Many management and career consultants have said that the idea of safety and security in the workplace is pure fantasy now.  I would say their a little late to the party.  Life/work today, and a hundred years ago, is not safe or secure.  It was never supposed to be.

Somewhere, we began to see the organization (specifically the place we worked) as "mommy and daddy."  This made total sense since as humans in a prosperous age our desire for safety and security far outweighed our desire for risk and adventure.  With organizations making many promises (pensions, health-care, etc.), many people thought that all would be well until that magical age of sixty-five.

Then things changed, as they often do.  And like the addict who realizes that their "stuff" has been taken away, people began seeing change as the enemy.  The idea of safety and security started to ebb.  All of a sudden (or so it seemed) the mirror reflected the responsible party.  The person who would need to toughen up and grow.

Far too many organizational leaders are soft.  I know this, because I was one of them.  I went to bed at night, during my time in corporate America, hoping and believing that my great future was set.  I found time to revel in my impressive numbers (sales, money, prestige, power) and I relied heavily on my own logic.  The logic that convinces you that you're loved by the organization and that you're invincible.  I didn't toughen up and grow until I was escorted out.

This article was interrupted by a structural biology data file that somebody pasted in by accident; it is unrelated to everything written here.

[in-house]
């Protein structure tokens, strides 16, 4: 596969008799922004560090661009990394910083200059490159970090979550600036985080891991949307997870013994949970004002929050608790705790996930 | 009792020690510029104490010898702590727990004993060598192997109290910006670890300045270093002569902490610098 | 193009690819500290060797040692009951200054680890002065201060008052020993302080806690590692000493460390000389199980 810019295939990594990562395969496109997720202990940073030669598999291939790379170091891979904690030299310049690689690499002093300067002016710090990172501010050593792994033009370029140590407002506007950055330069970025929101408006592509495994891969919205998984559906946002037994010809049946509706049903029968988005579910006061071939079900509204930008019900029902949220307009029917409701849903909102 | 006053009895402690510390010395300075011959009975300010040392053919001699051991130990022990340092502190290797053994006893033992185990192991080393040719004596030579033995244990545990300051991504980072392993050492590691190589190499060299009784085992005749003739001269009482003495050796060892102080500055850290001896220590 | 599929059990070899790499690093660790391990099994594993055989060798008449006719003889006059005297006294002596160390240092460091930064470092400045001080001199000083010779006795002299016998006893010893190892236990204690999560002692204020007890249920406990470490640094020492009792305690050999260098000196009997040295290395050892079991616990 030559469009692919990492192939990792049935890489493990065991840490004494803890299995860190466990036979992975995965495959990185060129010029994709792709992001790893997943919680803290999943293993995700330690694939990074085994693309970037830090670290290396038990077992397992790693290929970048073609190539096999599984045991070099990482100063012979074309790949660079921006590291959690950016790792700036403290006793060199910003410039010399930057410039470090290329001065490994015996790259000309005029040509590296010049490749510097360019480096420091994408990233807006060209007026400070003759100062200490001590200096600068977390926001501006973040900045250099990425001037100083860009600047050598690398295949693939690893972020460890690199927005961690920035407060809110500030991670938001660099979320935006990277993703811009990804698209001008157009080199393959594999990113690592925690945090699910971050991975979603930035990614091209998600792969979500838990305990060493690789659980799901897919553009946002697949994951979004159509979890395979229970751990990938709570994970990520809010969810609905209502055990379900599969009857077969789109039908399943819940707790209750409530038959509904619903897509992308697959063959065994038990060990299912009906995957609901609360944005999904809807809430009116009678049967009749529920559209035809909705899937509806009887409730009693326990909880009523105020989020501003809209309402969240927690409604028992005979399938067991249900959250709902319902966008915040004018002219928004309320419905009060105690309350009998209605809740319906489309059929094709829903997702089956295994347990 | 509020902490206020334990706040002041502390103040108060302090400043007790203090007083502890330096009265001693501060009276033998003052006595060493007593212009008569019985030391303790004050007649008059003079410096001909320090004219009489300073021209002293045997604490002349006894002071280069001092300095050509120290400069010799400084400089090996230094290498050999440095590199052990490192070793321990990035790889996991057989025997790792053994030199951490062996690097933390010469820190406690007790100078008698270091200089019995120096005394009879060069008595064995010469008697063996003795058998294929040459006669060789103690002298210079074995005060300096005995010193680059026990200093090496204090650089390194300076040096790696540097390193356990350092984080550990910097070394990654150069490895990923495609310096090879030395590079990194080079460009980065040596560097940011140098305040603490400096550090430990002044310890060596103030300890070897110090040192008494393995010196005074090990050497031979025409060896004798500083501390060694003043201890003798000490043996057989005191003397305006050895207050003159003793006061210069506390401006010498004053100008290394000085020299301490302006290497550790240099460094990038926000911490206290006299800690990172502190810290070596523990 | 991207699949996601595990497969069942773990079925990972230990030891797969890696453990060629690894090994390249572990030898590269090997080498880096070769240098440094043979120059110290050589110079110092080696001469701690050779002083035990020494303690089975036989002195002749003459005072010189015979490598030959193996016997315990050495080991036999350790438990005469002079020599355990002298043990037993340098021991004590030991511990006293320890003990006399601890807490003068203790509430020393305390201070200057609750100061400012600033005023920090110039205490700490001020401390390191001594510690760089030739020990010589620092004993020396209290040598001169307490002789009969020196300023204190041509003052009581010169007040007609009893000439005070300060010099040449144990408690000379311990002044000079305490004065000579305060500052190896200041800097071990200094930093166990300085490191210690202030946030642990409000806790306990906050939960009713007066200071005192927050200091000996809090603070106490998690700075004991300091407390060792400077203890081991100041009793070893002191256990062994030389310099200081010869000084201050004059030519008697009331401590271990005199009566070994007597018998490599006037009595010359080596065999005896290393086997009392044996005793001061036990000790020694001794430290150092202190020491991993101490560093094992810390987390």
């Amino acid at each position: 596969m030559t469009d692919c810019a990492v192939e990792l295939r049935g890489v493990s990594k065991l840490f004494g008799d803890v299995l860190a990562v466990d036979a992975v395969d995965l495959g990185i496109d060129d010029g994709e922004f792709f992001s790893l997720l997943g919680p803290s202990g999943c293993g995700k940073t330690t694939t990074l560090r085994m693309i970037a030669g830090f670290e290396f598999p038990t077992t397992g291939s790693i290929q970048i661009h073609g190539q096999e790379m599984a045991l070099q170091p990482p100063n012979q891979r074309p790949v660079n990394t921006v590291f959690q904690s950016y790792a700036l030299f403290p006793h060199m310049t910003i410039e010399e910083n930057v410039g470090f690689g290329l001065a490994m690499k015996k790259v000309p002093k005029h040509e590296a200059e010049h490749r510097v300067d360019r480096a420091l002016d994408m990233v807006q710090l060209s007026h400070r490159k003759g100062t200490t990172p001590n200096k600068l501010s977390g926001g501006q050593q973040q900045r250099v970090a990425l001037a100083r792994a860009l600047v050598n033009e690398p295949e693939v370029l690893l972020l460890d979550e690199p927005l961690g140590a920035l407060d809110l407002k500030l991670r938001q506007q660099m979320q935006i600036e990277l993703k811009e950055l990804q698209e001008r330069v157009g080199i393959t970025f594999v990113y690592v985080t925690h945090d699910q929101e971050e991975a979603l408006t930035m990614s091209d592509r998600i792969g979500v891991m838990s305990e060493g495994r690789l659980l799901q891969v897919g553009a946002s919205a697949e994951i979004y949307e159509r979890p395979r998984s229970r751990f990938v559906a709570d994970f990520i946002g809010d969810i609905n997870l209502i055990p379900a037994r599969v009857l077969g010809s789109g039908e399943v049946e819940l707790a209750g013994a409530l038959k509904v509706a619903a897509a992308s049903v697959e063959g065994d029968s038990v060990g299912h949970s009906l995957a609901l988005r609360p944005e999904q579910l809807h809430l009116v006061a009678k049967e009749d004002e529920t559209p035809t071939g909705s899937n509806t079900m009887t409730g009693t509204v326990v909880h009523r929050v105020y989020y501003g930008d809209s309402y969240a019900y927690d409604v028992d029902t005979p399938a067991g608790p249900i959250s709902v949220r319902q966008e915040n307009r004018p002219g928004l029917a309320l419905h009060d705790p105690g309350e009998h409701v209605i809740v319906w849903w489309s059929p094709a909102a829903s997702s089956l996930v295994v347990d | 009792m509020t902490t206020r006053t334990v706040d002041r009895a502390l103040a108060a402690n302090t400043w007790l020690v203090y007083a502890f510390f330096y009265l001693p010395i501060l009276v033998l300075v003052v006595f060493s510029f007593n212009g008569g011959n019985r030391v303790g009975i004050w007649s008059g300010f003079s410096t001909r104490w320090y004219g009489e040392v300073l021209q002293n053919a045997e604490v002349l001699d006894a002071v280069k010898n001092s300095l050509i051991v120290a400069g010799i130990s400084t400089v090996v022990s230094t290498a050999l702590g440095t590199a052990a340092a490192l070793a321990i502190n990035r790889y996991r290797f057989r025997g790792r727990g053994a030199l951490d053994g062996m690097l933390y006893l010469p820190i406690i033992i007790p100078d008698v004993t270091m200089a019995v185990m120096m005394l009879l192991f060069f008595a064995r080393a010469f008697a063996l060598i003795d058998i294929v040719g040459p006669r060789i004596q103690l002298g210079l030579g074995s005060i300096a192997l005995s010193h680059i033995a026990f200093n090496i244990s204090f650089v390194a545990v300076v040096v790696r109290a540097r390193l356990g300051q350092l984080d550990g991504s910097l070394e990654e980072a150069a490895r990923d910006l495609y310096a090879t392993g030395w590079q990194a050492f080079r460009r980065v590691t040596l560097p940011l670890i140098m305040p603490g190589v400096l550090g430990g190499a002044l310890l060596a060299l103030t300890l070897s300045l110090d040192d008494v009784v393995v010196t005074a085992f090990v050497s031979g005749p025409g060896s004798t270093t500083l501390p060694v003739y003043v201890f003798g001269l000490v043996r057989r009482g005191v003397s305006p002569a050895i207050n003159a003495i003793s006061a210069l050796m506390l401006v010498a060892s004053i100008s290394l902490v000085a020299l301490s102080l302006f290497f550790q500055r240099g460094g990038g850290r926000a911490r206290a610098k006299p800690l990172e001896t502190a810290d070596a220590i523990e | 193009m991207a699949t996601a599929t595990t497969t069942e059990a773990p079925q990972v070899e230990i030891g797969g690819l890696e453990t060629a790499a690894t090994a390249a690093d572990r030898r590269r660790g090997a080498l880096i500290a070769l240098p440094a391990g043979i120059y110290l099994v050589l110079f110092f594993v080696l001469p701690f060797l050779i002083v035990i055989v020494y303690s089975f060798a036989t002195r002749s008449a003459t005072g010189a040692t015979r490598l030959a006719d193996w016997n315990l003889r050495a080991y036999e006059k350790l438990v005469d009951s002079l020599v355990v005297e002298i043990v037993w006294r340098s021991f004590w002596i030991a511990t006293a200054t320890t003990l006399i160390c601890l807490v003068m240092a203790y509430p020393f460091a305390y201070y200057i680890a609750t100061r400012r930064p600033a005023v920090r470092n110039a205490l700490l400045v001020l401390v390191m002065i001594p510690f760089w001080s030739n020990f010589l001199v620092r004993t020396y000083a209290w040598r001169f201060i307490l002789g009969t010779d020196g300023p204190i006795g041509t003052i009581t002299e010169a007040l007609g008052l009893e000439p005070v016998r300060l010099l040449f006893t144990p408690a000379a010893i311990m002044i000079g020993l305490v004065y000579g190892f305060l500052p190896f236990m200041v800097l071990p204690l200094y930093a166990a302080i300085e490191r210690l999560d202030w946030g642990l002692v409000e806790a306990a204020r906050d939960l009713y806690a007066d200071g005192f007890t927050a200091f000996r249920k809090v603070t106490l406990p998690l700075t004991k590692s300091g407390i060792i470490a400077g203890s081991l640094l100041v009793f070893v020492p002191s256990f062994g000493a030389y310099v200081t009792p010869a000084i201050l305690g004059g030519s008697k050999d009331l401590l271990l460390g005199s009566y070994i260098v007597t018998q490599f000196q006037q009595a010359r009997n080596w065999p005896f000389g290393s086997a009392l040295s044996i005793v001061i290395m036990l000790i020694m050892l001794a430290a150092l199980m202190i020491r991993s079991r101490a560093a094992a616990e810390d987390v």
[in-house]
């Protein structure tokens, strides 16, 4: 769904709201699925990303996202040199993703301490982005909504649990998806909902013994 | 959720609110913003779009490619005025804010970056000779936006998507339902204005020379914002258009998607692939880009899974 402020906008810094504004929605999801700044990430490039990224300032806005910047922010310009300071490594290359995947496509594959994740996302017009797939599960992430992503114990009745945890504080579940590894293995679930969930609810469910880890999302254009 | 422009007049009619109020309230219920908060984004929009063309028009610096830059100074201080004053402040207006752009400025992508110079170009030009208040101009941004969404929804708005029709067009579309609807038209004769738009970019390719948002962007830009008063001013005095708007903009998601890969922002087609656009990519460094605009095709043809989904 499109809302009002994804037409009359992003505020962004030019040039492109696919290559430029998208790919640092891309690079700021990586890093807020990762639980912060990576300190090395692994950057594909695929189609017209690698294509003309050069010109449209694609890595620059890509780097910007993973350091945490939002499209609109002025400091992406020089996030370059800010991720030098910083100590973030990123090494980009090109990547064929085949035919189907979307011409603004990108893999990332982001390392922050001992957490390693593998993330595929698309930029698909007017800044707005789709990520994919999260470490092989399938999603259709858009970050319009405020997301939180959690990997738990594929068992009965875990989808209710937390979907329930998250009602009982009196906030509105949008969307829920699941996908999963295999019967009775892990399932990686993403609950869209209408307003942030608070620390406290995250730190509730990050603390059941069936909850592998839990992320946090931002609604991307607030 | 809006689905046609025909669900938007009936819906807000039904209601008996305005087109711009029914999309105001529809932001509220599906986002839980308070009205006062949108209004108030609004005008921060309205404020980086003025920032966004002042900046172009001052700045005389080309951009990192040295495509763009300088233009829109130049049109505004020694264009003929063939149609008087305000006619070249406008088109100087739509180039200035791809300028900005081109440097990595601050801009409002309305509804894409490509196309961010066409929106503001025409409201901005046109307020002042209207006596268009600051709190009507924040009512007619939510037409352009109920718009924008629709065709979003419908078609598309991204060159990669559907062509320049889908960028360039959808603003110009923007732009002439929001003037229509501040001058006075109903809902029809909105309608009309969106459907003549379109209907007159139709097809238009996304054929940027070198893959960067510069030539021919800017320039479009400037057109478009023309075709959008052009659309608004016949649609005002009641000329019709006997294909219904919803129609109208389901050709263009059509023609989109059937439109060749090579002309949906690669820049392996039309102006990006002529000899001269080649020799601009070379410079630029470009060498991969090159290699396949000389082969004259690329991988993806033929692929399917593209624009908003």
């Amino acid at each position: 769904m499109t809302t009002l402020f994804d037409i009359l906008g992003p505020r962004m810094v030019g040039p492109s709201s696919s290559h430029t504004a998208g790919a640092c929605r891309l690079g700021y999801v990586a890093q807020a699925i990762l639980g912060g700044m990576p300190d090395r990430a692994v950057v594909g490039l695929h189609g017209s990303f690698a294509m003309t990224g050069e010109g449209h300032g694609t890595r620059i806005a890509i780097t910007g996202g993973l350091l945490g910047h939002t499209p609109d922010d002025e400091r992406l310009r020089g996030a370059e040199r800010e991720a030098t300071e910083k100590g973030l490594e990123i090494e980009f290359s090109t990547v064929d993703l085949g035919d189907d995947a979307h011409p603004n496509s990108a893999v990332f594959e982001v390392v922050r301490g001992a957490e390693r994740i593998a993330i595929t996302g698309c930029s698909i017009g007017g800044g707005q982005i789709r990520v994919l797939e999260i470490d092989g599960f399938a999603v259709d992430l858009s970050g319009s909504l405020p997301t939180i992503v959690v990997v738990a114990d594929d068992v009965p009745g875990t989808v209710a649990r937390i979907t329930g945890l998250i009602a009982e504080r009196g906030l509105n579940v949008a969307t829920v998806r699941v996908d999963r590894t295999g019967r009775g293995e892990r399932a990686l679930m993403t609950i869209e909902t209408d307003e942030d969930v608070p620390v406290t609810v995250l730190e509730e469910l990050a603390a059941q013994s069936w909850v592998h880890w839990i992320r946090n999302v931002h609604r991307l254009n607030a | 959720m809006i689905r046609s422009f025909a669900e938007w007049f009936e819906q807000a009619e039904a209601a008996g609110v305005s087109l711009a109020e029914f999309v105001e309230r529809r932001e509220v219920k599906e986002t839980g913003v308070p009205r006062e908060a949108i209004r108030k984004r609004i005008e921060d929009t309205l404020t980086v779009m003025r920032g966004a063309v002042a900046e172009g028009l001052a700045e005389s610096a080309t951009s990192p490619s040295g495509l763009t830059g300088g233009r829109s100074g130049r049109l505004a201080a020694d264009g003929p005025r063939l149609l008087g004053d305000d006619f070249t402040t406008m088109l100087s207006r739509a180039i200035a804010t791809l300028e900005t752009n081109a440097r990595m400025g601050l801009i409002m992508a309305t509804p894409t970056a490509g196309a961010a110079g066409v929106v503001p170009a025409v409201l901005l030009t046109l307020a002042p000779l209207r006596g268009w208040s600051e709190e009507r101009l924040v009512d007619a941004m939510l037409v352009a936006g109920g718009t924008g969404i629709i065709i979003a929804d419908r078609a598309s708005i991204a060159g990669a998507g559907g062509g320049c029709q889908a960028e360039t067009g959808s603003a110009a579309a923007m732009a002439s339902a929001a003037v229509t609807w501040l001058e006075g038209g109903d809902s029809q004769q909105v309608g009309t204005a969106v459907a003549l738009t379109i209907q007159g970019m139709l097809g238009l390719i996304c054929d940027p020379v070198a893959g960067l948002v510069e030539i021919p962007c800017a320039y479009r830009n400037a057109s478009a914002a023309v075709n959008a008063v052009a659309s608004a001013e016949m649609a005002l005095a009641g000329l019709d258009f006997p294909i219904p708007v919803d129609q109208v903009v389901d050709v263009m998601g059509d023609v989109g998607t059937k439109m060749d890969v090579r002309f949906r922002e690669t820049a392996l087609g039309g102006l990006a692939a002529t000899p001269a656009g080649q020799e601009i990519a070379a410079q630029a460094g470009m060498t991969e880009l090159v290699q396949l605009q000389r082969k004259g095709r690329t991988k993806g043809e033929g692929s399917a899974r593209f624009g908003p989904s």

Image how life would look if we didn't see things as safe and secure:

  • You wouldn't be so preoccupied with what media hurls your way.
  • Bad news would still be tough to hear, but your roots would be stronger for it.
  • You' would focus more on building a great life.
  • You would embrace thankfulness and contentment.
  • You would take more risk in your career and life.
  • Your followers would know why they're following.
  • Your regrets would be few.
  • You would leave the graveyard poor.
  • The critics would be silenced.
  • Everyday you would leave a brilliant life behind.

Advice on Life from Ted Kennedy

Kennedy

Ted Kennedy has some advice for us today; Forever Now

By now, you may know that Senator Kennedy has been diagonsed with brain cancer.  My prayers go out to him and his family as he will certainly face a tremendous challenge battling the disease.  The cold reality of Senator Kennedy's situation reminded me of the fact that we're all terminal.  He, however, has the advantage/disadvantage of knowing.

People who don't know (maybe you and I) can easily put the thought out of our minds.  We figure that our end is an eternity away.  That is a very dangerous mind-set!  It's not just dangerous because one-out-of-one person dies, but because it produces the following:

  • A delay in saying the "I Love Yous."
  • Settling for the average.
  • Substituting the intangibles with the tangibles.
  • Finding self-worth in the minds of other people.
  • A disinterest in Destiny.

So if you're in a career or a life designed by the "you need to/ought to" group, get out now!  Senator Kennedy would advise you to live "forever now."